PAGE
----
Technology will unlock new models of service delivery, he said, and student vets and vet nurses will have new, tailored ways to learn. He also envisions client education evolving into a more robust, connected experience.

PayPal, AirBnb and Uber were all illegal when they started. Innovation happens at the fringes because these companies do things that big companies can’t or won’t do. The profession is responding to changing expectations, he said. In 2016, a record number of health investments were made and start-ups born.

Bigger companies are making moves too, providing, for example, online services, pet activity trackers, mobile services and Uber-type models for vets.

In their whirlwind talk, Dr Greg Dickens and Dr Guen Bradbury from Innovia described what the future could look like in veterinary practice in 5-10 years. Their list of achievable innovations included, to name just a few, strain gauges on surgical needles, teleconsultation appointments (aided by gait-tracking software), augmented reality glasses (with thermographic imaging), drug-carrying drones, disease trend-tracking software, and computer-derived surgery risk analyses based on genomics data.

How should the profession make the jump?

Adam Little’s advice to the veterinary profession is to “generate awareness, develop training in areas of rapid growth, upgrade existing practices and unlock new models of care.”

There will undoubtedly be hurdles to overcome along the way and some of these were raised during the question session. For example, it might seem unlikely that all farm animals will be monitored remotely using 5G when vets struggle to get even the faintest mobile signal on many farms in the UK. There are still question marks over who will own the ‘big data’ and how it will be used, though the panel seemed confident that solutions to these issues would be available in the not-too-distant future.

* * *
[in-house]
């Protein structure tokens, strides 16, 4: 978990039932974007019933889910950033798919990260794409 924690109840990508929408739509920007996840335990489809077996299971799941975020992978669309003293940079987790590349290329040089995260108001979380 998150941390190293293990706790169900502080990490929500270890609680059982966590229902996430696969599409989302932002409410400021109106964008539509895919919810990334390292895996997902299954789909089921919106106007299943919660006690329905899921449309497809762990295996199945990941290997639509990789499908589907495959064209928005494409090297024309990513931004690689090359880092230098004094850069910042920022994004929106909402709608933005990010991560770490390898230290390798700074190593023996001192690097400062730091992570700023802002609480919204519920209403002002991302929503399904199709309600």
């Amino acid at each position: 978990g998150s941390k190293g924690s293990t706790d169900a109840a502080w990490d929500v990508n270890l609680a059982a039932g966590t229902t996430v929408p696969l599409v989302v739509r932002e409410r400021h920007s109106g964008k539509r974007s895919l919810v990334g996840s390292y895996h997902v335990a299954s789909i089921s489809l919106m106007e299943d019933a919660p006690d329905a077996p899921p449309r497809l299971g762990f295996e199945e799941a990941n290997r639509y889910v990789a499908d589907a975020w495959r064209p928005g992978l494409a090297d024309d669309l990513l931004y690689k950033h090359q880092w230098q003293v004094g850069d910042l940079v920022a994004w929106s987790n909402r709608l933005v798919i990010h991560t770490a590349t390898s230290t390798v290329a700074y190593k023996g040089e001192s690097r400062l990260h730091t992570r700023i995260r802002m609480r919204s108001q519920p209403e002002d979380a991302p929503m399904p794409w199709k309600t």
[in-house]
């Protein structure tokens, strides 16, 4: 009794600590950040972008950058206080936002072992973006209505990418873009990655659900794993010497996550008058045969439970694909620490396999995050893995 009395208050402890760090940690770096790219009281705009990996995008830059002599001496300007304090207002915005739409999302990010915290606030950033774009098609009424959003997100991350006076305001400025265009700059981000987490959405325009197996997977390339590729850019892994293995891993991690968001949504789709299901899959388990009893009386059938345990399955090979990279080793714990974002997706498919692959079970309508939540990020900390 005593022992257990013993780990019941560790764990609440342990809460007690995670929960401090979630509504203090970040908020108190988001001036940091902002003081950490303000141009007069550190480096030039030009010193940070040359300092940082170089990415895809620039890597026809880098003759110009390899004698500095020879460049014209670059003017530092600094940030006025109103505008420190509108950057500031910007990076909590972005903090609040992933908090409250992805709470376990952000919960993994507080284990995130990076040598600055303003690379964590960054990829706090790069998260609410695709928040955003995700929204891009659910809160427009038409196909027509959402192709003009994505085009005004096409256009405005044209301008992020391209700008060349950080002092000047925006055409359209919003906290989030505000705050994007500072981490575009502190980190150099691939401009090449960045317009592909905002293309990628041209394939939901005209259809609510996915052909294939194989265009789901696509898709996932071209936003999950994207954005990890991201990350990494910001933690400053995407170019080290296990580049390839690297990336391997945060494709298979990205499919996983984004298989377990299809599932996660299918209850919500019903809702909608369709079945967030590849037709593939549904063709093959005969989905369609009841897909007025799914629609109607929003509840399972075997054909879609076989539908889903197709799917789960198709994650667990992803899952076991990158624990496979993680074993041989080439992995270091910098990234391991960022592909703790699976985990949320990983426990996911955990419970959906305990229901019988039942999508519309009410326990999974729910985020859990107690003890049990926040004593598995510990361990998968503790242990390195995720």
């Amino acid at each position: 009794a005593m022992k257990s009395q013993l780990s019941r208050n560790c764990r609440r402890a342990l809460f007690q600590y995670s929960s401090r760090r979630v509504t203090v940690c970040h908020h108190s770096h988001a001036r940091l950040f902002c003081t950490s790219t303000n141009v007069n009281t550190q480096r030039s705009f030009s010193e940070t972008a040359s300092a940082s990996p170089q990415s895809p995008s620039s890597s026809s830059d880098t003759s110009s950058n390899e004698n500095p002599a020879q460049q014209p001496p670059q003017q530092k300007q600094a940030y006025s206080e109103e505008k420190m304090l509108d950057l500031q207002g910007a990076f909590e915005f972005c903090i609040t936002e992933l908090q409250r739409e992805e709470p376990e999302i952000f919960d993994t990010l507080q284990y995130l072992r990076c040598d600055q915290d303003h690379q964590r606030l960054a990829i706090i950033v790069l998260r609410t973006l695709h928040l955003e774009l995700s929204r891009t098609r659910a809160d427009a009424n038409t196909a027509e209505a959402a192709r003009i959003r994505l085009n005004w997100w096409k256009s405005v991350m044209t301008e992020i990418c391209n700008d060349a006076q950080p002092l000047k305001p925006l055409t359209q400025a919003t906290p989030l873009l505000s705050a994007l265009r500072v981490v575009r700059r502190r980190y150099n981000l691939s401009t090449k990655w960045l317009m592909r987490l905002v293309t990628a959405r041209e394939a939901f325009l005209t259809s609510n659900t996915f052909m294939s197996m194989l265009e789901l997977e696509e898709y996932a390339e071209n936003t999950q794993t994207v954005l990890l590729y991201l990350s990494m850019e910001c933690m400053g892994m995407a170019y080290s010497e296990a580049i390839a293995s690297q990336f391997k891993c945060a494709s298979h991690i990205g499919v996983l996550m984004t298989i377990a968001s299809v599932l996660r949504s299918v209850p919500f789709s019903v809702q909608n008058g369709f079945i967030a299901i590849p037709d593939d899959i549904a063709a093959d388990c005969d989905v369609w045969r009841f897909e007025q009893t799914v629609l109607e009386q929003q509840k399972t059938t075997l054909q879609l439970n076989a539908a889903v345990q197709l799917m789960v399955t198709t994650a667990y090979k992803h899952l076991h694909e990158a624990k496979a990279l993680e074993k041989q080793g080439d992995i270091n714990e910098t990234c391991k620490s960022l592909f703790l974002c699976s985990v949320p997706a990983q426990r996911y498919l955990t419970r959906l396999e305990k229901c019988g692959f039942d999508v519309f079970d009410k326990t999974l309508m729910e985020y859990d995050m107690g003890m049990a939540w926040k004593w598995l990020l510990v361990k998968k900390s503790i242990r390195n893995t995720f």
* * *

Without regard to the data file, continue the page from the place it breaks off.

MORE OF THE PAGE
There will also be a whole host of discussions to be had by the RCVS with regards to regulation; for the profession to successfully embrace new technology, the law must keep up. Anthony Roberts, Director of Leadership and Innovation at RCVS, commented, “Technologies are developing exponentially, new business models are emerging and there is huge investment into the animal health sector. As a regulator, the RCVS must have an appropriate system in place that will be able to adapt in this very fast moving, volatile and uncertain market.”

The profession must be proactive and get involved with innovation. To do this, the RCVS has launched Vivet (www.vivet.org.uk) - an initiative designed to help the profession stay up to date and at the centre of innovation in animal health. It will encourage veterinary professionals to recognise and seize the opportunities innovation can bring to improve the way they work, how they offer services to clients and how they can access new markets. Online resources, blogs, case studies and events will be used to encourage innovators and support professionals engaging with innovation.